La Cosmographie Universelle
Andre Thevet was educated in the Franciscan monastery of Angouleme, and then attended university in both Poitiers and Paris. He served as a chaplain to Catherine de Medici, the Royal Cosmographer to three French Kings, and was keeper of the Royal Cabinet of Curiosities at Fontainebleau in addition to amassing his own array of maps and curiosities. He is perhaps best known for La Cosmographie Universelle, which was published in Paris in 1575 with over two-hundred wood-cuts and thirty-five maps.
La Cosmographie Universelle, a description of the World and the Heavens, was criticised by many Renaissance Humanists for its heavily embellished fantasy, and lack of direction as a publication. Thevet’s work was born from experience, and his knowledge came from his travels unlike the writings of his critics,. He deliberately distanced himself from the academic geographers and writers of the period, and instead associated with the great explorers and chart makers of the time. This was further cause of consternation amongst his Humanist peers who believed that Thevet had renounced the collected wisdom of the ages and more importantly God, and he would narrowly escape a charge of heresy for his work on La Cosmographie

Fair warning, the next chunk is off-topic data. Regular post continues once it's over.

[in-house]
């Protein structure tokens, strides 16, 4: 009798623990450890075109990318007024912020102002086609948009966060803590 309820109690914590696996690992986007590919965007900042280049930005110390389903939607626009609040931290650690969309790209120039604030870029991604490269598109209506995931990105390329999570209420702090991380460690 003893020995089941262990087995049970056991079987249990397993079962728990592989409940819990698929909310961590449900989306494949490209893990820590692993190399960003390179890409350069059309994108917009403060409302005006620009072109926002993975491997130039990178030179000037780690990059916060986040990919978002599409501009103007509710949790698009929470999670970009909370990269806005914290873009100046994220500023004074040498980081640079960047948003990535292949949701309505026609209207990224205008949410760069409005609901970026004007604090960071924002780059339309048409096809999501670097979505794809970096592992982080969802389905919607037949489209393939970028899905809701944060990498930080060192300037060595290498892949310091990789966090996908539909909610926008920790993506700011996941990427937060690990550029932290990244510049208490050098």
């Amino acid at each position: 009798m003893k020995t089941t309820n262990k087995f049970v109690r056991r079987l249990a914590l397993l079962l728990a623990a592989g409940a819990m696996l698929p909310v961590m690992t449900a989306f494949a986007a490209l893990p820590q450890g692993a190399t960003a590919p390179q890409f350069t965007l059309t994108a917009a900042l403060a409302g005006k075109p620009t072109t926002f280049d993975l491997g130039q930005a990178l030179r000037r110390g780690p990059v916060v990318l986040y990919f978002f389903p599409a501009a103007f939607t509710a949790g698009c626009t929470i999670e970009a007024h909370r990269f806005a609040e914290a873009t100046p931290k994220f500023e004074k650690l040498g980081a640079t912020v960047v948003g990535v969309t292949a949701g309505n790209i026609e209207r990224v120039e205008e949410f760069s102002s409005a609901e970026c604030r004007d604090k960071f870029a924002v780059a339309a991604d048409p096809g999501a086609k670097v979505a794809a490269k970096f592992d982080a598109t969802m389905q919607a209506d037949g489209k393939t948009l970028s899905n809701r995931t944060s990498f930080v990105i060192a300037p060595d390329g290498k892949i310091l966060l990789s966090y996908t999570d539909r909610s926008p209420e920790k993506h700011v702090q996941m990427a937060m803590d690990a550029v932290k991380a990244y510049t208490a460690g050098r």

Below are a few examples from this collection. Please click on an image to see it in high-resolution with details of the work itself. For the other unusual early material, please do contact us.